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Hidden Gems of 2022

by Ian Miller

In a modern landscape filled with cinematic universes and blockbusters, smaller, lower-budget movies can slip through the cracks. So, before we forget 2022, I’m sharing the movies of 2022 that deserve to be seen more.

1. “Resurrection” (Rated: R, Runtime: 103 Minutes)

Andrew Semans’ first feature in 10 years is an extremely captivating horror/thriller/drama mashup, revolving around Rebecca Hall as a successful single mother who finds her past being brought up in extremely mysterious and creepy ways. It is incredibly well-acted by Hall, who delivers an extraordinary five-minute monologue in the film.

“Resurrection” is weird and bizarre, but it is also engrossing, well-shot and is overall a very well-made movie that has not been seen enough.

2. “Emily the Criminal” (Rated: R, Runtime: 97 Minutes)

John Patton Ford’s directorial debut is about a young woman (Aubrey Plaza) saddled with student debt who decides to join a criminal underworld of credit card scamming in Los Angeles. Plaza is fantastic in the lead role, and the way the character grows and changes as she goes deeper into the criminal underworld is spectacular to watch. It’s all made possible through fantastic writing and acting, from Plaza in particular. The movie has a wonderful non-stop pace that keeps going and won’t let go. It is the perfect definition of a “gritty” thriller with some of the best use of tension I’ve seen in a movie all year.

3. “Lost Bullet 2: Back for More” (Rated: TV-MA, Runtime: 98 Minutes)

A sequel to one of my favorite recent action movies, “Lost Bullet.” This one starts right off from the end of the first movie and continues with a quick pace that is fascinating and exciting to watch, with not an ounce of filler or unnecessary scenes throughout the entire film. It’s a big improvement on the original, and the car chase sequences in this film are among the best I’ve ever seen; the main character drives a car with electrically charged spikes in front of it, which is all I will reveal.

4. “The Eternal Daughter” (Rated: PG-13, Runtime: 96 Minutes)

“The Eternal Daughter” is a very simple and straightforward movie about a filmmaker (Tilda Swinton) who goes back to the hotel where her mother used to live. Swinton plays both roles as the filmmaker and the filmmaker’s mother, and she does a fantastic job. The way she differentiates the two different characters is so well done, with beautiful but subtle differences in mannerisms and the way both characters carry themselves. It is quite heartbreaking to watch, and it is very slow, so don’t go in expecting an easy time.

5. “God’s Country” (Rated: R, Runtime: 102 Minutes)

A college professor (Thandiwe Newton) in the open terrain of the west goes head to head with two violent hunters who keep trespassing on her property. Newton is spectacular in the lead role, and the way she brings the character’s quiet but heartbroken nature is wonderfully done. It is director Julian Higgins’ directorial debut after directing a single episode of the show “House,” and he brings a wonderful, formal sense of style here that is so subtle and beautiful that I can’t help but think this guy has a great career ahead of him.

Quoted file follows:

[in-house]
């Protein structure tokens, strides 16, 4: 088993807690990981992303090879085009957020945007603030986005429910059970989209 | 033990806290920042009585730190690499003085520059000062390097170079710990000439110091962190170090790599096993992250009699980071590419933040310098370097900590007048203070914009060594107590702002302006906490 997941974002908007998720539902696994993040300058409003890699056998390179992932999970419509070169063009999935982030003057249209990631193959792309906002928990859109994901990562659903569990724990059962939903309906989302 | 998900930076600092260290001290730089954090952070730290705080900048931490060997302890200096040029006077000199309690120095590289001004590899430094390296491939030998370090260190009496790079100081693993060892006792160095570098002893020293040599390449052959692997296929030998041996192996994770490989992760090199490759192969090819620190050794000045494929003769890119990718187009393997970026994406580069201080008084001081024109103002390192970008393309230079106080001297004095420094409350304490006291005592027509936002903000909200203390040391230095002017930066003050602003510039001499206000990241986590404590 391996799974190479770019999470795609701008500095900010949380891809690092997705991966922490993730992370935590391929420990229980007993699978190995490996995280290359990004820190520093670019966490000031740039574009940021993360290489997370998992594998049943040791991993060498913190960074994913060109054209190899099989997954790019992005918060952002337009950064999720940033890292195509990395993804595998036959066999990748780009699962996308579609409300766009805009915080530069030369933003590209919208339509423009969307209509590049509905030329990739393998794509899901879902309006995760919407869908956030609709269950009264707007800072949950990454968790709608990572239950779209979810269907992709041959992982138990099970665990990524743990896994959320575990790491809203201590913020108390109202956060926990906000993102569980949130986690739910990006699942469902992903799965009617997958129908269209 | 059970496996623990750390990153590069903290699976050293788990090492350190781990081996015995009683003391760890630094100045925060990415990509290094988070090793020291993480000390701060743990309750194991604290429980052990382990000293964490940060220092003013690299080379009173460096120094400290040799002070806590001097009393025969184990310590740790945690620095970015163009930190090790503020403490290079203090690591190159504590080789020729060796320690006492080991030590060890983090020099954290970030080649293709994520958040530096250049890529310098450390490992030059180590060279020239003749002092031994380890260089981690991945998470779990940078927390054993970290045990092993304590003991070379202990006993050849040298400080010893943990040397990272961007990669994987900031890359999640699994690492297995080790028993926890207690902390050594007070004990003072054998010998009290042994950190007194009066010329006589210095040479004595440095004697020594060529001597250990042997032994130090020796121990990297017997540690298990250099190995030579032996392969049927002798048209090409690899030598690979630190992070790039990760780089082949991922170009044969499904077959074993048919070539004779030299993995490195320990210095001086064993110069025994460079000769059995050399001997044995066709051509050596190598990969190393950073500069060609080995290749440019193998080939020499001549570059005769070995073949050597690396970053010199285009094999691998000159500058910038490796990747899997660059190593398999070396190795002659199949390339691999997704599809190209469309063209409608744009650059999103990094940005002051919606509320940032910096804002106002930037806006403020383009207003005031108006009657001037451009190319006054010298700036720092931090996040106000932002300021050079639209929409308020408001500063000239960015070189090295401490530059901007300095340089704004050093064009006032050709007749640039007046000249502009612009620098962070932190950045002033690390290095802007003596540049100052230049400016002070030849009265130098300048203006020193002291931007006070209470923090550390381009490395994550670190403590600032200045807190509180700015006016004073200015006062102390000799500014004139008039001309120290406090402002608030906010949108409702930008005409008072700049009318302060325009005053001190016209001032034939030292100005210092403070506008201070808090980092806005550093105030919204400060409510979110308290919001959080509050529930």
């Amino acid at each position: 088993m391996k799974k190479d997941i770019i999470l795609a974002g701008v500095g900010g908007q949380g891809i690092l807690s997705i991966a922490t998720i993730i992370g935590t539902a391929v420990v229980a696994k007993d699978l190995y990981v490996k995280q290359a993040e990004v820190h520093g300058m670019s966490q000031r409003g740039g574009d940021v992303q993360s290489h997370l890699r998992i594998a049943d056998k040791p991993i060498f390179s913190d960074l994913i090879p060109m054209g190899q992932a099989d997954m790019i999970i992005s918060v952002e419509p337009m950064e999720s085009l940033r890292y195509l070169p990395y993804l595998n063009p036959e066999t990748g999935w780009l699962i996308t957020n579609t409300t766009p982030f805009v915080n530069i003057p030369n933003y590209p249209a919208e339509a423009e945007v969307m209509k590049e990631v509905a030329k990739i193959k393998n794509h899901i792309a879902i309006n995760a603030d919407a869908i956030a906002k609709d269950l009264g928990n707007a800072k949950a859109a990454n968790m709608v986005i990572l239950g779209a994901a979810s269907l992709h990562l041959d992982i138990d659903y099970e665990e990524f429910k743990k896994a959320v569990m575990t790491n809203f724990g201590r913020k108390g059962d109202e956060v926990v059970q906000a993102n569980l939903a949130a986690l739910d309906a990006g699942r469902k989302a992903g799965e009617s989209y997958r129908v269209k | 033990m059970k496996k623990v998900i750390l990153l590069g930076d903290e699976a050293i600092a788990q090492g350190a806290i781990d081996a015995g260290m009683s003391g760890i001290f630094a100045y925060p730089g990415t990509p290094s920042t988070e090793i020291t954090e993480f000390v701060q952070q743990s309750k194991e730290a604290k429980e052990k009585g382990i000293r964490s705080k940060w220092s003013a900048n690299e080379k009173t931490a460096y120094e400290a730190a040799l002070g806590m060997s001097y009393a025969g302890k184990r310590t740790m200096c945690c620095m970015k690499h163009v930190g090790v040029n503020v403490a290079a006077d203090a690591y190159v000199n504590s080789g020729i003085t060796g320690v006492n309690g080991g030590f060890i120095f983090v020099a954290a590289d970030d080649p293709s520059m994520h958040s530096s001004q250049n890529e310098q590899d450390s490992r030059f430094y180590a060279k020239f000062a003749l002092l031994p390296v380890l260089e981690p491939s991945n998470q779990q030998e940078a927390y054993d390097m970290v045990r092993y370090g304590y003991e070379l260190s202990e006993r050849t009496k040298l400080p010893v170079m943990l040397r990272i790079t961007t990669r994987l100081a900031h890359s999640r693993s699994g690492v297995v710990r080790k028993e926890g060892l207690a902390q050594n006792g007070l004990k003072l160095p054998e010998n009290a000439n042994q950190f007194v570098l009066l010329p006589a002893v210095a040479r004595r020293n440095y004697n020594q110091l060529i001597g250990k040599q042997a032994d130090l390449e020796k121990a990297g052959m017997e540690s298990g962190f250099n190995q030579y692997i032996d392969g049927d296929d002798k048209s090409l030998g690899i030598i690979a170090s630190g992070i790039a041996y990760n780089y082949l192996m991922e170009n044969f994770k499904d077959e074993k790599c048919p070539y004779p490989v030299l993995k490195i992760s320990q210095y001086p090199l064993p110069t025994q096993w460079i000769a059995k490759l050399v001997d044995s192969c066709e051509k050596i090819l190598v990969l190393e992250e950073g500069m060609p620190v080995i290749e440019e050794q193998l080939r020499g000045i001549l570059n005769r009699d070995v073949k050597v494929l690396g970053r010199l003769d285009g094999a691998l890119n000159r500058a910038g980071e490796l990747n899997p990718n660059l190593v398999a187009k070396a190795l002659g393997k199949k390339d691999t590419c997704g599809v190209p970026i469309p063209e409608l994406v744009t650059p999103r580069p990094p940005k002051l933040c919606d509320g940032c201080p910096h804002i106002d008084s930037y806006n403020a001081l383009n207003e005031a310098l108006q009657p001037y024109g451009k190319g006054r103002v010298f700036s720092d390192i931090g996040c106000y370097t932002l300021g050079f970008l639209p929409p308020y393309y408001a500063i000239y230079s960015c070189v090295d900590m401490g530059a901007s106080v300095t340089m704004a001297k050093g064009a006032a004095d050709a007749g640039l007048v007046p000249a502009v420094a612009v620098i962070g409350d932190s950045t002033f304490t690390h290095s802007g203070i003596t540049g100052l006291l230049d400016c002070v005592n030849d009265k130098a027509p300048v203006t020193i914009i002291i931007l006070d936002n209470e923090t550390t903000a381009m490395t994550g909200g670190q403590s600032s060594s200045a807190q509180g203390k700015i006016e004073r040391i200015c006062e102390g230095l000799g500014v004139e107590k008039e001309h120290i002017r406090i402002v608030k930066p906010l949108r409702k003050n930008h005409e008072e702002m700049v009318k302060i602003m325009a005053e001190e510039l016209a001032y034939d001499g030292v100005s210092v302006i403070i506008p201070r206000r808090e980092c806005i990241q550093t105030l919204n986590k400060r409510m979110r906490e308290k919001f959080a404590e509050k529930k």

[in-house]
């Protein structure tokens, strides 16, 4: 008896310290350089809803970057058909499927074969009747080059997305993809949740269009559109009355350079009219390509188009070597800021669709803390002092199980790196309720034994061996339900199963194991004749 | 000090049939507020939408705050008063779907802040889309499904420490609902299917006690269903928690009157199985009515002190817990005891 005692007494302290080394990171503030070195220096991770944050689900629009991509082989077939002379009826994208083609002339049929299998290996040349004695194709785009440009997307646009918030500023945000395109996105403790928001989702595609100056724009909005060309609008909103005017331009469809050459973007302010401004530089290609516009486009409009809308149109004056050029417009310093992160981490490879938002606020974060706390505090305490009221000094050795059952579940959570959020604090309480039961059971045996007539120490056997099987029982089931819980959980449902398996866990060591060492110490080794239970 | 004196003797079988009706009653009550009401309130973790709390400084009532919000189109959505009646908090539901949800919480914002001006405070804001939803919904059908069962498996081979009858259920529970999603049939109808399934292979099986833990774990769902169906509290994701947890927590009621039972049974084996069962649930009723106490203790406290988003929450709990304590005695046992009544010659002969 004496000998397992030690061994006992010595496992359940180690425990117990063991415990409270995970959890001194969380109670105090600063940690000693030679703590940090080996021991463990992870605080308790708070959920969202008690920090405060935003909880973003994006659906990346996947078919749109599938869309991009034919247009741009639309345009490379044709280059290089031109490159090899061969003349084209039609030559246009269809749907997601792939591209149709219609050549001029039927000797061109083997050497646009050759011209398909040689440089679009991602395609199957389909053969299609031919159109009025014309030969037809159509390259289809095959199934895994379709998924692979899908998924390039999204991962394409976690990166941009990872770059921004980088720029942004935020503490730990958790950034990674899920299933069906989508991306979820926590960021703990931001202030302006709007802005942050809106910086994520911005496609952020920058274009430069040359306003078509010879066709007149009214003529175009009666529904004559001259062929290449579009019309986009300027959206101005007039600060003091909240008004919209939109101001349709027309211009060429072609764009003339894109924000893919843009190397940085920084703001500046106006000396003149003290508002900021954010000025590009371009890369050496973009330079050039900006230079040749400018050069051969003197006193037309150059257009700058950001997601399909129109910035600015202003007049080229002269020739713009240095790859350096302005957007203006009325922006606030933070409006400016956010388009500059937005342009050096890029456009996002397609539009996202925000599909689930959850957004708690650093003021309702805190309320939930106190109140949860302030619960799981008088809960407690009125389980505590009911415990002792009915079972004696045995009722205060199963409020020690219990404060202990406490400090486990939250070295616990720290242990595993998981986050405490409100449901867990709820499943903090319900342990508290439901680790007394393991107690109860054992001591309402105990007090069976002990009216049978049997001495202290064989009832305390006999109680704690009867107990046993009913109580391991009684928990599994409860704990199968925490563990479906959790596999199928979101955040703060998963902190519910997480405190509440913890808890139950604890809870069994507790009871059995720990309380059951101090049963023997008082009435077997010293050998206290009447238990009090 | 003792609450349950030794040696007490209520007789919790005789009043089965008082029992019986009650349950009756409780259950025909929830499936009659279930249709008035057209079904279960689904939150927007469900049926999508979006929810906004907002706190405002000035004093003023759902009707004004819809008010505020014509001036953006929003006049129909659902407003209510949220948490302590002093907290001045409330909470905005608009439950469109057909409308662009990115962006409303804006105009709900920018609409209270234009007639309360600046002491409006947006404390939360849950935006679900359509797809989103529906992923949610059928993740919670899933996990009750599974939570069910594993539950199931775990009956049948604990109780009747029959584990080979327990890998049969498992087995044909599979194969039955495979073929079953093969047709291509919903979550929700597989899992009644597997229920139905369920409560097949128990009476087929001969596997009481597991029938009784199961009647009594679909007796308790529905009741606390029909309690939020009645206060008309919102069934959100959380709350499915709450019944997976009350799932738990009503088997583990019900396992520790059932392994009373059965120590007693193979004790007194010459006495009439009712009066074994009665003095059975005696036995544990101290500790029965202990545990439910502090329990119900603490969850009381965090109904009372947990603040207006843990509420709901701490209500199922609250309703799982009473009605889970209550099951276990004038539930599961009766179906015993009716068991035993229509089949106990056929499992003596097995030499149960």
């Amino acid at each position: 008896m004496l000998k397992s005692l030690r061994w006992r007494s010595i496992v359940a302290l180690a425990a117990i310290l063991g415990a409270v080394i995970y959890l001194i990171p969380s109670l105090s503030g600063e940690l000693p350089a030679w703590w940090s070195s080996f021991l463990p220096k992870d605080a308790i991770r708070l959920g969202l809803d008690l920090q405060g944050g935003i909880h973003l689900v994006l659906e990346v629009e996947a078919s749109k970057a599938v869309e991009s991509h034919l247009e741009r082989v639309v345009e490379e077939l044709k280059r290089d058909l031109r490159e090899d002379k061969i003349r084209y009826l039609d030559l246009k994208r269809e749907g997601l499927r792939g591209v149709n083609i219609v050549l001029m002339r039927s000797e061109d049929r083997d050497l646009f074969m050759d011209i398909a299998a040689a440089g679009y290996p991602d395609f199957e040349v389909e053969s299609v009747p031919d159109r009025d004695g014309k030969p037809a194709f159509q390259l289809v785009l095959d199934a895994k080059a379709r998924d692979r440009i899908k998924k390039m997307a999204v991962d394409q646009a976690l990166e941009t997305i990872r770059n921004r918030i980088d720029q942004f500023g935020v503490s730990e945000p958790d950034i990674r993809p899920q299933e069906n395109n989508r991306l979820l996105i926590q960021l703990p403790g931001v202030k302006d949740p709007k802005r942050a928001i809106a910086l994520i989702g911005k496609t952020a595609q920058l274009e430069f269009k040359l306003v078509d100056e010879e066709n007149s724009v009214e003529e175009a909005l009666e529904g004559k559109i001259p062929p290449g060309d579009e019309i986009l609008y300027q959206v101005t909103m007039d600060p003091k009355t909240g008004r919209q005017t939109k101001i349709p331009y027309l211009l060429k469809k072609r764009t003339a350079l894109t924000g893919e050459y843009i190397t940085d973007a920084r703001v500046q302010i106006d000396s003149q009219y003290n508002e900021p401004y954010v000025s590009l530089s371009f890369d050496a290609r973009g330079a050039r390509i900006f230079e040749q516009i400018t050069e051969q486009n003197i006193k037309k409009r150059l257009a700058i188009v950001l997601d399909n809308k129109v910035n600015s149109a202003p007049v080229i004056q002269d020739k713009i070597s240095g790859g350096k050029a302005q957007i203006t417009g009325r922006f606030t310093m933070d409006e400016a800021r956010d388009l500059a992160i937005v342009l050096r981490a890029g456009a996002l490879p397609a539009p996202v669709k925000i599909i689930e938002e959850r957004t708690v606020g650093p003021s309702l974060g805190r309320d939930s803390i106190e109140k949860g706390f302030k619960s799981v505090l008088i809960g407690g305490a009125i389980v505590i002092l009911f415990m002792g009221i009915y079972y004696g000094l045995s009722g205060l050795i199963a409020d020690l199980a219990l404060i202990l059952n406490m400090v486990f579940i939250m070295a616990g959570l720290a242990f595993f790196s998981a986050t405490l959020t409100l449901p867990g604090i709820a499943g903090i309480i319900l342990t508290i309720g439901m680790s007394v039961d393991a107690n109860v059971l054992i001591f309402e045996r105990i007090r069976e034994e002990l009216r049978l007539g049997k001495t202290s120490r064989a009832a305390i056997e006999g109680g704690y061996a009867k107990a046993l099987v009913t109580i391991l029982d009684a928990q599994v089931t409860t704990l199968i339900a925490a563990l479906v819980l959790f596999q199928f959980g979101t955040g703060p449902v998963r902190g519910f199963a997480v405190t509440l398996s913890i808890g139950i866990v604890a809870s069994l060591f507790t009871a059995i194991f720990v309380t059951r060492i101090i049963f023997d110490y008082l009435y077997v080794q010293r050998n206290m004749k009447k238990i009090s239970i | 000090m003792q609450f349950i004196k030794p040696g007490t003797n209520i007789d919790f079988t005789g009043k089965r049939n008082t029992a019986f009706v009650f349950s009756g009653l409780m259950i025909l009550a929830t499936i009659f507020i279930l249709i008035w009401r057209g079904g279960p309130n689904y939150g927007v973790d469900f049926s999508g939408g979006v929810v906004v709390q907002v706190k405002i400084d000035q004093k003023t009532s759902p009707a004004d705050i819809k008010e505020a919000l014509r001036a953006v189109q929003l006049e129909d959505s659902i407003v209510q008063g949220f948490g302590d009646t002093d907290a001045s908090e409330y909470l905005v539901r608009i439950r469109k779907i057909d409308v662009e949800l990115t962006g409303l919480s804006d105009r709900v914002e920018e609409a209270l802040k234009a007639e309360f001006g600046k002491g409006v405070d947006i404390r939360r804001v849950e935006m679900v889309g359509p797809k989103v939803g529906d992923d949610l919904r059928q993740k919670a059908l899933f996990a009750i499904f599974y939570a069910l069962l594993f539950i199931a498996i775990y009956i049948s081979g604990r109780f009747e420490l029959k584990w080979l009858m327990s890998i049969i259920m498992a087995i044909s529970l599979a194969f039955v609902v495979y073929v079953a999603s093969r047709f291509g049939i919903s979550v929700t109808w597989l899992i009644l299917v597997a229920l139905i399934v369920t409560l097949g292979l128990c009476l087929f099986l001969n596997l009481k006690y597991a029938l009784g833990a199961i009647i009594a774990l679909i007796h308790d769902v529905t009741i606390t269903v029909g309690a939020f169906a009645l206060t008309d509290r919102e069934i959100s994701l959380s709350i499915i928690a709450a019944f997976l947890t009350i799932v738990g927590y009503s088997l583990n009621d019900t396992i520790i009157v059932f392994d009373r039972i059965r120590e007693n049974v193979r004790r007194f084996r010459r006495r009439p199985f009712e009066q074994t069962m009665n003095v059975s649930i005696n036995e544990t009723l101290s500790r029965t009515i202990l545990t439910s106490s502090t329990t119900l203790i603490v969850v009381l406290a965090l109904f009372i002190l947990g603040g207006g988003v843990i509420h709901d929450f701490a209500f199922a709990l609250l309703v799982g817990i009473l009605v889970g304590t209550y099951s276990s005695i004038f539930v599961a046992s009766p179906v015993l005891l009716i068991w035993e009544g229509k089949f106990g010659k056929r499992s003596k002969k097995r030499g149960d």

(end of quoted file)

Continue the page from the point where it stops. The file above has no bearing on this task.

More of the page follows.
6. “God’s Creatures” (Rated: R, Runtime: 100 Minutes)

A mother (Emily Watson) in a small fishing village finds herself entangled in a crime her son (Paul Mescal) has committed. Watson and Mescal are both fantastic, and the way they present the mother-son relationship is so genuine and believable. There is love there, but with that love comes a constant sense of disappointment that helps tear the relationship apart. The subtle work of the camera movement even in simple dialogue scenes is great to watch, and the way the performances inform each scene is wonderful to watch as well.

7. “Armageddon Time” (Rated: R, Runtime: 114 Minutes)

A young boy (Banks Repeta) makes friends with a young African-American boy (Jaylin Webb) and finds himself witnessing the deep, constant systemic and societal racism he has to constantly face. It is a story about never-ending prejudice, but director James Gray manages to find hope and beauty even in the darkest of places. It is subtle with its approach and never feels phony or like Oscar bait. It is just simple, great filmmaking that easily could have been made in the 1970s. It’s one of the best films I’ve seen all year.

These seven movies are not only worthy of your time, but they are very important. They are not made by gigantic billion-dollar studios; these are the underdogs in the cinematic landscape. And they bring in poignant themes, genuine performances and unforgettable sequences that make them deserving of being watched.

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